My Teacher

“The best thing for being sad,” replied Merlin, beginning to puff and blow, “is to learn something. That’s the only thing that never fails. You may grow old and trembling in your anatomies, you may lie awake at night listening to the disorder of your veins, you may miss your only love, you may see the world about you devastated by evil lunatics, or know your honour trampled in the sewers of baser minds. There is only one thing for it then — to learn. Learn why the world wags and what wags it. That is the only thing which the mind can never exhaust, never alienate, never be tortured by, never fear or distrust, and never dream of regretting. Learning is the only thing for you. Look what a lot of things there are to learn.” 

T.H. White, The Once and Future King

My mind has been filled with thoughts of my Duffy for the past few days. Most of them are happy thoughts. The ones that are unhappy revolve around feeling I did not spend enough time with him.

I always thought I had more time.

My precious Duff may be the one who finally helps me understand time is never promised. It’s up to us to grab onto every single minute and be in that moment. Let go of the yesterdays and give all the worries about tomorrow to the Universe. Be aware of the present and wallow in it.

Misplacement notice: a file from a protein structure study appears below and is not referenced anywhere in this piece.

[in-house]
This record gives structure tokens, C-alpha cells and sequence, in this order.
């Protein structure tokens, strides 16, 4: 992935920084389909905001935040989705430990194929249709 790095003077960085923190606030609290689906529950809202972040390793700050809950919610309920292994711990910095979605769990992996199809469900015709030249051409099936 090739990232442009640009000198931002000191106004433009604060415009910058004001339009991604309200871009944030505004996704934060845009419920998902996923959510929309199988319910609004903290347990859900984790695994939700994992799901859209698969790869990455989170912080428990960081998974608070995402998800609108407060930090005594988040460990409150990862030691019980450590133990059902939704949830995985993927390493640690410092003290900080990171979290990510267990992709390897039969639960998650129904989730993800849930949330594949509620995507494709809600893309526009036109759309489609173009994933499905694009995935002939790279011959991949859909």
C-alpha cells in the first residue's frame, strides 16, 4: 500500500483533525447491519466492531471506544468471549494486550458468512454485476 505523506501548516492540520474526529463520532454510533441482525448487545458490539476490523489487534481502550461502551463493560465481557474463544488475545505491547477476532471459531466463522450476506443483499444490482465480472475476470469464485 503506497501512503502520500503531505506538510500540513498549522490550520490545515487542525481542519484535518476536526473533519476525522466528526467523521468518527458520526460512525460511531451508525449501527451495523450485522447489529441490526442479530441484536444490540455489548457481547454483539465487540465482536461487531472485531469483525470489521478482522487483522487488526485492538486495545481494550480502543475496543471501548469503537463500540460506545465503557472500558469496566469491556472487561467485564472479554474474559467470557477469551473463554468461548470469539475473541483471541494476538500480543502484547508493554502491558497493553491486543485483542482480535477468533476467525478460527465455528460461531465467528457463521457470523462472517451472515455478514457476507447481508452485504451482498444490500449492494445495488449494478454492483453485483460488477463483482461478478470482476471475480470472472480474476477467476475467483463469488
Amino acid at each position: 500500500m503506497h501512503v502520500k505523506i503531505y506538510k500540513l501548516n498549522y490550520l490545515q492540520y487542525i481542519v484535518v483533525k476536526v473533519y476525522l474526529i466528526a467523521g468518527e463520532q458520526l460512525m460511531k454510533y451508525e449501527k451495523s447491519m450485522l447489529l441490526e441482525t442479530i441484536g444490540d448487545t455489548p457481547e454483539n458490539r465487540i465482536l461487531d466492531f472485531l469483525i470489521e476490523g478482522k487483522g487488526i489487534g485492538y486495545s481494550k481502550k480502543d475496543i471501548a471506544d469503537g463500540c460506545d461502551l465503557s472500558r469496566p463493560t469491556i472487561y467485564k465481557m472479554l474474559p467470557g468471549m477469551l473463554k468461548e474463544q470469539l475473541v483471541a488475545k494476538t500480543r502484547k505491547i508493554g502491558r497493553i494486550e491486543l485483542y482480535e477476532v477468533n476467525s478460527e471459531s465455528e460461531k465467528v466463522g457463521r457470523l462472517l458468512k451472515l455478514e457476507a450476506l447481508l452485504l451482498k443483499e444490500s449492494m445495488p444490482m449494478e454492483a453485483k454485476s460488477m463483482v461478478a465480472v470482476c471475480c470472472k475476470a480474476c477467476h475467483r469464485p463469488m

He taught me so many other things.

He taught me it’s okay to ask for help when you’re scared. He was our early storm warning system. When a storm was on the way he wanted to be close to us. Once he had that connection, he relaxed and let the storm pass.

He showed me examples of trust every single day. He simply knew those who loved him would always catch him if he missed a jump, grab him before he slipped off the couch, or make decisions in his best interest.

Even when he was not feeling well–he could not have been feeling well for some time–he always made his s-ing type maneuvers and instigated all kinds of disruptions with the other dogs. There was not many quiet moments here with the Duff around. It is extremely quiet today.